A historic independence vote later this month in Iraqi Kurdistan could accelerate the Kurdish path towards sovereignty and finally gift Iraq’s Kurds with a state of their own after a century’s worth of conflict, mass atrocities and genocide. While the referendum could generate the momentum for Kurdish independence, as well as formalise the process, it will have no immediate administrative and organisational impact, since the vote will not be legally binding. But, the Kurdish push for statehood will not be without its challenges, least of all resistance from regional powers. Turkey and Iran, in particular, have historically resisted Kurdish self-determination, often through armed confrontation.
Iraqi Kurdistan’s neighbours have been stuck between a rock and a hard place ever since a Western-imposed no-fly zone was established over northern Iraq in 1991, which allowed the two dominant parties, the Kurdistan Democratic Party (KDP) and the Patriotic Union of Kurdistan (PUK), to establish their own autonomous region, complete with its own political system (including elections), institutions, and foreign relations.
Despite the unhelpful geopolitical environment of the 1990s that saw Kurdistan surrounded by powerful, resource-rich neighbours and their powerful armed forces – who were far better positioned then, than they are today, to invade and militarily end the de-facto Kurdish state – the 1992 Iraqi Kurdish elections, the first of its kind in Iraq’s history, established the path towards sovereignty that the Kurds are currently moving along today.
Despite the landmark elections and continued Western enforcement of the no-fly zone, governance was not without its challenges. Kurdistan’s political process was still nascent. Hostile neighbours surrounded the Kurds and had no interest in seeing this new emerging democracy advance further, for both domestic and geopolitical reasons. Inevitably, regional powers, including Turkey, Iran and Syria, alongside the Baath regime, began their efforts to destabilise the region, principally through fostering division among the parties, manipulation and by offering patronage to rival parties and movements.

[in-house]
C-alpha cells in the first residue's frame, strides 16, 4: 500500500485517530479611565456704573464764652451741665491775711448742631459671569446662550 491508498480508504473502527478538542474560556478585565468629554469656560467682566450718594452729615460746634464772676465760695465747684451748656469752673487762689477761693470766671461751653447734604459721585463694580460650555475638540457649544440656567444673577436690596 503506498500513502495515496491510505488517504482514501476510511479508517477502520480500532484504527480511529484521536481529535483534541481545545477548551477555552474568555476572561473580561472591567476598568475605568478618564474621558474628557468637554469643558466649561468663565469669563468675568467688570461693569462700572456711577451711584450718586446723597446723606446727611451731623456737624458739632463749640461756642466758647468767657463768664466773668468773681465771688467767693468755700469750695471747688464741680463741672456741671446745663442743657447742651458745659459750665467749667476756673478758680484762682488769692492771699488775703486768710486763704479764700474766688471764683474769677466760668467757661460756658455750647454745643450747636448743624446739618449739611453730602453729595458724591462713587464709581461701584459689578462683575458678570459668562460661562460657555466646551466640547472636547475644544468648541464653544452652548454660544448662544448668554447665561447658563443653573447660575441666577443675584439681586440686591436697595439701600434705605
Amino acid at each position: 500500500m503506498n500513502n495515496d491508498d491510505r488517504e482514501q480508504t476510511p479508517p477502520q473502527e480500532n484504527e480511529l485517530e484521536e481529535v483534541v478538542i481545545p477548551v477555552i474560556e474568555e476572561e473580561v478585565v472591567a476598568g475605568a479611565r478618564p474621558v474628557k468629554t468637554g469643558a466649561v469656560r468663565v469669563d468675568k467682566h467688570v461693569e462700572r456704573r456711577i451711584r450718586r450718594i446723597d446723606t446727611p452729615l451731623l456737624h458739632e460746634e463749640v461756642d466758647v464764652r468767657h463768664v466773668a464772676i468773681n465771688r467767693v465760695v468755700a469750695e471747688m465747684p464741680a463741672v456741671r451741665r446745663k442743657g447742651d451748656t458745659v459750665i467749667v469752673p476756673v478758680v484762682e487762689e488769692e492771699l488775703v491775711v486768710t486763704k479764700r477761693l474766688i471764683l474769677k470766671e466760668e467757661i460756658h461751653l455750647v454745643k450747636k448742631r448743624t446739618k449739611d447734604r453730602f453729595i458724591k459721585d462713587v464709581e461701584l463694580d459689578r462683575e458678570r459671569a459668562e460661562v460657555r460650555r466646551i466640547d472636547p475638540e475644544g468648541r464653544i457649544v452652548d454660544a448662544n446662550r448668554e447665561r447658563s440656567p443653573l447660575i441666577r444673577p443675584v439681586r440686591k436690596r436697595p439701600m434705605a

However, at the same time, Iraqi Kurdistan has, since the 1990s, been regarded by regional powers like Turkey as a conduit through which to counter and manage its own Kurdish issue and the Kurdistan Workers’ Party(PKK), the Kurdish rebel group that has fought the Turkish state for the past forty years. Both the KDP and the PUK worked alongside Turkey to combat the PKK, whose Marxist-orientated vision of Kurdish nationalism runs contrary to their social-democratic and liberal outlook. Both Barzani and Talabani were provided with Turkish passports, which allowed them to travel freely outside of Iraq and Turkey, and were even allowed to establish official representation in Ankara.
Turkey is not actively encouraging Kurdish statehood but has transformed its 1990s economic relationship with the KRG into a regional security arrangement of which Iraqi Kurdistan is a key pillar.
Today’s political cooperation between Ankara and the KRG is an extension of these ties. Since 2003, Turkey has slowly moved towards accepting what many regard as the inevitability of Kurdish statehood, yet one that will be heavily aligned with Ankara and that will constitute a crucial source of natural gas and an important buffer between Turkey and an Iran-aligned Baghdad government. In addition to Turkey, the Gulf has also positioned itself in a way that allows it to capitalise on Iraqi Kurdistan’s hydrocarbons, which, with sovereignty, the Kurds could export without suffering punitive political and economic measures from Baghdad.